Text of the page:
Traditional investing logic tells us that, when the economy turns sour like it has, we ought to flock to undervalued large-cap stocks because they not only have better access to capital than smaller companies do, but they also attract the smartest and brightest business minds.
If the recent market implosion has taught us anything, though, it's that a poorly run large company can fall harder than a poorly run small company in an unforgiving market. In fact, some small companies have adjusted much better than their larger counterparts.
Castles made of sand
Certainly there's still some merit in the conventional approach -- one could do far worse than buy quality names such as Procter & Gamble
Yet there was no shortage of talent wanting to get in the doors of Lehman Brothers, Wachovia, and Bear Stearns -- in fact, all three employers were among the 100 "most desirable" MBA employers in 2008, according to a Fortune survey. If traditional logic held true, this high-caliber talent should have been able to recognize their problems and correct them more quickly than a smaller company. As we all know, that reasoning failed many investors.
In fact, it's been the smaller and nimbler financial firms -- like Stifel Financial -- that have rolled with the market's punches. It avoided subprime exposure, and in February, Stifel reported that its investment bank increased quarterly net income by 29% year over year.
But it's not just the financials -- consistently poor execution at iconic American businesses like International Paper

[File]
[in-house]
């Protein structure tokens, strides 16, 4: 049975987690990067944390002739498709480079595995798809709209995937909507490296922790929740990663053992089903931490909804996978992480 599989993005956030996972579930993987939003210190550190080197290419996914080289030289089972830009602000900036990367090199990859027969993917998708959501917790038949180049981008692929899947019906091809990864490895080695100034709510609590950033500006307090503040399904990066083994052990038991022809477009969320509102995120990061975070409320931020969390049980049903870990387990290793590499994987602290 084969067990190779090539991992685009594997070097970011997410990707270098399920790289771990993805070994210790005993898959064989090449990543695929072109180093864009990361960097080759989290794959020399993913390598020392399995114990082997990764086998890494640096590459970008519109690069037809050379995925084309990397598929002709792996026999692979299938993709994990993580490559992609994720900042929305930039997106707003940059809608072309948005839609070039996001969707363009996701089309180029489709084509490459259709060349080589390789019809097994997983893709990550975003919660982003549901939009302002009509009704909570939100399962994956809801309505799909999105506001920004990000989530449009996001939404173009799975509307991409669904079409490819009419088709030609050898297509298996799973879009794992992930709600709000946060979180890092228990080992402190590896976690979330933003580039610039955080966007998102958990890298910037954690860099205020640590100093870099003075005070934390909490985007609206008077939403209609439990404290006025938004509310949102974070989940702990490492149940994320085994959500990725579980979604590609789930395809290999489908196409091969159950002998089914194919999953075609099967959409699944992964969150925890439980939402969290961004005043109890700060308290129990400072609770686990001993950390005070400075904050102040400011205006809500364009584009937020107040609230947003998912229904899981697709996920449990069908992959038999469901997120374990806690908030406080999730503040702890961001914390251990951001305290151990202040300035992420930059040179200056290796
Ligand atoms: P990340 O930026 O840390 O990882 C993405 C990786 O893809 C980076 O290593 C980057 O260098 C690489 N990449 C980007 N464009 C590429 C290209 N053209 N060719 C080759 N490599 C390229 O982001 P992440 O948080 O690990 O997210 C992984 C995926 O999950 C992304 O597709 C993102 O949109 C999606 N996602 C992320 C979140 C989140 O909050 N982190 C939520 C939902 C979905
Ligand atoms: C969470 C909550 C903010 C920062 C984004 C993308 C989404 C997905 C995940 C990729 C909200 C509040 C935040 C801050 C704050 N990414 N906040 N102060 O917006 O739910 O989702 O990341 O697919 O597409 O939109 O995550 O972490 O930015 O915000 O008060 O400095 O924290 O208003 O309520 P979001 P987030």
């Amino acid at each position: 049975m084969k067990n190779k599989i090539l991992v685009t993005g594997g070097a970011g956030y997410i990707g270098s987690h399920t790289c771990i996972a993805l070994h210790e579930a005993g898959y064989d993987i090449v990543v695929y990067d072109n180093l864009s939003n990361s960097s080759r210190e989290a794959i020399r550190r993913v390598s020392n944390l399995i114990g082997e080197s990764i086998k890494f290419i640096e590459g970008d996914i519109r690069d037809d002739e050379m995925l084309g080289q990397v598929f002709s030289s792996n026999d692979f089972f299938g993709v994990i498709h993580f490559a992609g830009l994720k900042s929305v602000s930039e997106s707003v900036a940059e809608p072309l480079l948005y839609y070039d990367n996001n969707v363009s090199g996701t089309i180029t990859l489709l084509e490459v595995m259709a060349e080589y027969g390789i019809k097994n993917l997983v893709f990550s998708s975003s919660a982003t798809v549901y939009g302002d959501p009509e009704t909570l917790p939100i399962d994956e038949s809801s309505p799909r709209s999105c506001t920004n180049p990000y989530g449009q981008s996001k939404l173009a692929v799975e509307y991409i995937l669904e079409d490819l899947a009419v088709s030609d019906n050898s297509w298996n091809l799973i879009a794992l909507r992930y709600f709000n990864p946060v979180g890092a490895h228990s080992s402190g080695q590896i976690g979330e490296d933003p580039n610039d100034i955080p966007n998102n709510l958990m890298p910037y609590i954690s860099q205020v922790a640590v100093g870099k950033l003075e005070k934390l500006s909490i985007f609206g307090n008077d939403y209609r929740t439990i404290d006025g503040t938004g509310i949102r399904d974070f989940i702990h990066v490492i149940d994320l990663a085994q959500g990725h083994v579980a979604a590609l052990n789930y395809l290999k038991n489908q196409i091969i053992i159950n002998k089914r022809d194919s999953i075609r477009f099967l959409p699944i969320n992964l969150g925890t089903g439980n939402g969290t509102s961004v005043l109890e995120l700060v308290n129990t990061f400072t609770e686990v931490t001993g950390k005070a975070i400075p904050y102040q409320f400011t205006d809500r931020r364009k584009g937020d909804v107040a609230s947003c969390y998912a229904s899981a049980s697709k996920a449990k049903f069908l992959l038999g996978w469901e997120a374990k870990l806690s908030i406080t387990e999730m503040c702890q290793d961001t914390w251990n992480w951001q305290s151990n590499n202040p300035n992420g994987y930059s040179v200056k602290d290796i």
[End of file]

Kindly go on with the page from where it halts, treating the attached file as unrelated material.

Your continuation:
Now compare those giant tales of woe to the success of PetMed Express
Bucking the dividend trend
Another reason investors traditionally turned to large caps in this type of environment was for their consistent and reliable dividends, but after 62 S&P 500 companies cut their payouts in 2008 -- followed by 41 so far in 2009, including Macy's
Indeed, in a conference call after the dividend cut, Macy's Chief Executive Terry J. Lundgren said, "We just believe that this is a time when nothing should be considered a sacred cow."
It's discouraging to see so many blue chip companies that have paid or raised dividends for decades suddenly change course and blame their mistakes on the microeconomic picture, but there are still companies out there -- large and small -- staying true to shareholders with dividend increases in this market.
One of those companies is $1 billion clothing retailer Buckle, who in November 2008, despite operating in the same consumer spending environment as Macy's, paid its shareholders a special one-time $3-per-share dividend and increased the quarterly dividend by 20%. Buckle is able to do this because it isn't burdened by debt (it has no long-term debt whatsoever), and it generates plenty of free cash flow, giving it plenty of room to raise dividends or reinvest in the business for the benefit of its shareholders.
Choose your weapons wisely
In a market where economic agility and strong management matter more than ever, make sure you're studying well-run small companies alongside larger companies. For my money, I want to own companies, regardless of size, that have a strong management team, have a rock-solid balance sheet, and dominate their market niche.
One of the companies I've been researching recently is Darling International
They're not only the largest and only publicly-traded company in this field, but they also have contractual relationships with big names like McDonald's
If you're looking for more small-cap ideas for this market, our Motley Fool Hidden Gems team can help. Among other things, they look for stocks that are:
- Underfollowed on Wall Street
- Led by dedicated founders
- Financially strong
- Dominant in their market niche
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Todd Wenning is an equal-opportunity investor. He owns shares of Procter & Gamble. Johnson & Johnson is a Motley Fool Income Investor recommendation, and Pfizer and International Paper are former recommendations. Pfizer is an Inside Value selection. The Fool owns shares of Procter & Gamble. The Fool's disclosure policy is as fast as greased lightning.